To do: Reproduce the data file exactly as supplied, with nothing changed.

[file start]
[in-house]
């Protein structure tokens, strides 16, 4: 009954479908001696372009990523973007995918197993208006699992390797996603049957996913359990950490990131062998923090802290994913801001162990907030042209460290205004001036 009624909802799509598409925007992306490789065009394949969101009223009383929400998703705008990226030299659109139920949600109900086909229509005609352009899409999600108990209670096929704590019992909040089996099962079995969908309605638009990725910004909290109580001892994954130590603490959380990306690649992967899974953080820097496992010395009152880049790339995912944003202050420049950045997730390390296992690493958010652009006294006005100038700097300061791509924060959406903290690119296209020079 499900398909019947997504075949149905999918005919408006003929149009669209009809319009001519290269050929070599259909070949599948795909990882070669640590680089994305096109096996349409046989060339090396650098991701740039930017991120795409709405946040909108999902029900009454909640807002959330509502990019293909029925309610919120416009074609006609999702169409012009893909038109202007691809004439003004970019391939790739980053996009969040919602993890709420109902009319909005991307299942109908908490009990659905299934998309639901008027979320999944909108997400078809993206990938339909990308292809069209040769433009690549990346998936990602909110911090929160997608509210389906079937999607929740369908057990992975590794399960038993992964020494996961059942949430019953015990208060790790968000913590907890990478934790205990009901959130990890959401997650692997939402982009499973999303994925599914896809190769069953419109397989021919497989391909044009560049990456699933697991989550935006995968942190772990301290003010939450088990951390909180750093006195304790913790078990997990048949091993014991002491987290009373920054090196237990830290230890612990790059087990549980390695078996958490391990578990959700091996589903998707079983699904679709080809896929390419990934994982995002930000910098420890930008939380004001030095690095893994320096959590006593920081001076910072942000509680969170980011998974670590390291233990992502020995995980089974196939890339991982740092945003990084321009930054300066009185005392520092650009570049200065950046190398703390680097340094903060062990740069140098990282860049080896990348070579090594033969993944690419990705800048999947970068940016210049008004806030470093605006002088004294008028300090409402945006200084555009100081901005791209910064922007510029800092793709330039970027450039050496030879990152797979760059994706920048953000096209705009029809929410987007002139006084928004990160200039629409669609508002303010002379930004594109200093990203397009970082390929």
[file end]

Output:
[in-house]
């Protein structure tokens, strides 16, 4: 009954479908001696372009990523973007995918197993208006699992390797996603049957996913359990950490990131062998923090802290994913801001162990907030042209460290205004001036 009624909802799509598409925007992306490789065009394949969101009223009383929400998703705008990226030299659109139920949600109900086909229509005609352009899409999600108990209670096929704590019992909040089996099962079995969908309605638009990725910004909290109580001892994954130590603490959380990306690649992967899974953080820097496992010395009152880049790339995912944003202050420049950045997730390390296992690493958010652009006294006005100038700097300061791509924060959406903290690119296209020079 499900398909019947997504075949149905999918005919408006003929149009669209009809319009001519290269050929070599259909070949599948795909990882070669640590680089994305096109096996349409046989060339090396650098991701740039930017991120795409709405946040909108999902029900009454909640807002959330509502990019293909029925309610919120416009074609006609999702169409012009893909038109202007691809004439003004970019391939790739980053996009969040919602993890709420109902009319909005991307299942109908908490009990659905299934998309639901008027979320999944909108997400078809993206990938339909990308292809069209040769433009690549990346998936990602909110911090929160997608509210389906079937999607929740369908057990992975590794399960038993992964020494996961059942949430019953015990208060790790968000913590907890990478934790205990009901959130990890959401997650692997939402982009499973999303994925599914896809190769069953419109397989021919497989391909044009560049990456699933697991989550935006995968942190772990301290003010939450088990951390909180750093006195304790913790078990997990048949091993014991002491987290009373920054090196237990830290230890612990790059087990549980390695078996958490391990578990959700091996589903998707079983699904679709080809896929390419990934994982995002930000910098420890930008939380004001030095690095893994320096959590006593920081001076910072942000509680969170980011998974670590390291233990992502020995995980089974196939890339991982740092945003990084321009930054300066009185005392520092650009570049200065950046190398703390680097340094903060062990740069140098990282860049080896990348070579090594033969993944690419990705800048999947970068940016210049008004806030470093605006002088004294008028300090409402945006200084555009100081901005791209910064922007510029800092793709330039970027450039050496030879990152797979760059994706920048953000096209705009029809929410987007002139006084928004990160200039629409669609508002303010002379930004594109200093990203397009970082390929």